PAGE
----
An LLP policy would mean that Canadians would be eating at least two types of legal GMOs: 1) those evaluated as safe for human consumption by Health Canada and 2) a small percent of those not yet approved but partially assessed by Health Canada and also approved by another government. The assumption is that full safety evaluation of a GM food is only needed if Canadians are eating more than 3%.

Assumptions-Based VS Science-Based Policy

A Low-Level Presence policy would put an end to claims of “science-based” regulation for GM food and environmental safety and replace it with an assumptions-based policy.

Why is 3% of LLP consumption safe but not 4% or 5%? The threshold is set by what the grain trade says it is willing to control in exports and accept in imports, not by what Health Canada and Environment Canada determines as safe. And we can only expect the LLP percentage to increase as the policy allows for contamination to more widely take hold. The industry is already asking for 4-5%.

An LLP policy rests on three major assumptions: contamination is inevitable; more GMOs will be developed and approved; and GMOs are safe or, more precisely, that GM foods not approved by Health Canada are safe to eat if another government says so and if Canadians don’t eat too much of them.

Low-Level Presence relies on a new precedent-setting pitch to Canadians and people around the world: that we don’t always need our national regulators to assess the safety of the GM food we eat.


LLP acceptance would allow GM contamination to gradually expand over time, because industry will have less incentive to control it. It would also be a self-fulfilling prophecy that could lead to the approval of many new GMOs such as GM wheat that otherwise face powerful opposition due to fears of trade disruption over contamination.

Organic and conventional farmers together rejected the fiction of “coexistence” with GM alfalfa. However, the government and industry continue to promote coexistence strategies, at the same time that they develop a policy to accept and legalize its failure.

Click for more resources and updates, including a link to Canada’s policy model.

Lucy Sharratt is the Coordinator of the Canadian Biotechnology Action Network (CBAN). CBAN brings together 16 groups to research, monitor and raise awareness about issues relating to genetic engineering in food and farming. CBAN members include farmer associations, environmental and social justice organizations, and regional coalitions of grassroots groups. CBAN is a project on the shared platform of Tides Canada, a registered charity.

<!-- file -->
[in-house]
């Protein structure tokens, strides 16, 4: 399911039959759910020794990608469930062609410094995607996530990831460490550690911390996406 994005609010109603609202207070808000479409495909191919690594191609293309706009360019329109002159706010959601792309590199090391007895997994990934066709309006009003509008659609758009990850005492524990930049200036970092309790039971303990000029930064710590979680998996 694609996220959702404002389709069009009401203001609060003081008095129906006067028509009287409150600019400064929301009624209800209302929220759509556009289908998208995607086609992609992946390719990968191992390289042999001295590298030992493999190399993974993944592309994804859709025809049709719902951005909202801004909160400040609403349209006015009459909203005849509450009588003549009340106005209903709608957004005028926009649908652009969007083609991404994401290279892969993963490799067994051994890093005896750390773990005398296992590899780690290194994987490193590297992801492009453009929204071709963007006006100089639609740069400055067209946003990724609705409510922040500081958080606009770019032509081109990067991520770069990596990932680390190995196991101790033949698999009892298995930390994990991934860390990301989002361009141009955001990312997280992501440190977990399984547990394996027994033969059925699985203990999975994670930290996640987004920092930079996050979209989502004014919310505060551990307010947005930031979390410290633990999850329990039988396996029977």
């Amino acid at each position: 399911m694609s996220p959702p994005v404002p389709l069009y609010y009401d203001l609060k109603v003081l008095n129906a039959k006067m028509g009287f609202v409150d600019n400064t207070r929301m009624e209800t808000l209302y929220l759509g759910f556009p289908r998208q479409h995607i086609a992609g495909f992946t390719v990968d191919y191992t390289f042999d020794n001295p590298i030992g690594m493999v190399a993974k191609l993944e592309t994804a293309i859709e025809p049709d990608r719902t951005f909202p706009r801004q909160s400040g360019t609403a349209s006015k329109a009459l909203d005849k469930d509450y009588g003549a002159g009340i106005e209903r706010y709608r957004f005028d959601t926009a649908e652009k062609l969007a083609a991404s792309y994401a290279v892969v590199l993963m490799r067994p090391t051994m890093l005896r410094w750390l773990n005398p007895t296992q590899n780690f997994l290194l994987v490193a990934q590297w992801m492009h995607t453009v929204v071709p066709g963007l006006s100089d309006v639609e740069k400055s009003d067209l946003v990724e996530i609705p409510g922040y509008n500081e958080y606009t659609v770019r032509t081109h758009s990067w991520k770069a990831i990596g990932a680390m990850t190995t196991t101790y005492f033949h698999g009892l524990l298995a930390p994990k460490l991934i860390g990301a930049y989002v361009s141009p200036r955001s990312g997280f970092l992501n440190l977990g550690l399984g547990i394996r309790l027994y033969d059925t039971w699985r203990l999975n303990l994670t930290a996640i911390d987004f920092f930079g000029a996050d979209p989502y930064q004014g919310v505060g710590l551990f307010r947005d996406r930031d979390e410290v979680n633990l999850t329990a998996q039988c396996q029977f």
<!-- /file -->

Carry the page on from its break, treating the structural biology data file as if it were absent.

[1] Ian Affleck, CropLife Canada Update, Presentation to the Canadian Seed Trade Association Annual Meeting, Windsor, July 13, 2015
 [2] Agriculture and Agri-Food Canada, Low-Level Presence http://www.agr.gc.ca/eng/industry-markets-and-trade/agri-food-trade-issues/technical-trade-issues-in-agriculture/low-level-presence/?id=1384370877312
 [3] CropLife, Coexistence https://croplife.org/plant-biotechnology/stewardship-2/co-existence/
 [4] Ian Affleck, CropLife Canada Update, Presentation to the Canadian Seed Trade Association Annual Meeting, Windsor, July 13, 2015
 [5] Canadian Biotechnology Action Network and National Farmers Union, “The Canadian Seed Trade Association’s so-called ‘Coexistence Plan’ is a Gateway to GM Alfalfa Contamination: Commentary and Technical Paper” July 2013. report https://cban.ca/wp-content/uploads/gm-alfalfa-rebuttal-to-industry-coexistence-plan-1.pdf

Where is the GM Apple?

in 2017/Crop Production/Organic Community/Organic Standards/Winter 2017
CBAN Bulletin on genetically engineered food in Canada

Lucy Sharatt

In March 2015, Okanagan Specialty Fruits (OSF) got approval for its GM non-browning Golden Delicious and Granny Smith apples in both Canada and the United States. The US government also just announced approval of the GM Fuji, and a GM Gala is coming next. After having said in August 2016 that 1,000-1,200, 40-pound boxes of GM Golden Delicious apples would be sliced and sold in grocery stores in the western US,(1) the company now says it will test markets in the US early this year. But where will these apples come from?

Establishing orchards of genetically modified (GM) apples will take time and like other GM products that have been approved by our government, the new GM non-browning “Arctic” apple will be hard to track down. The GM apple is already particularly difficult to trace: OSF itself does not know exactly what to do with it because the market for the apple is unknown. But orchardists in BC, particularly organic growers, need to know where it is cultivated.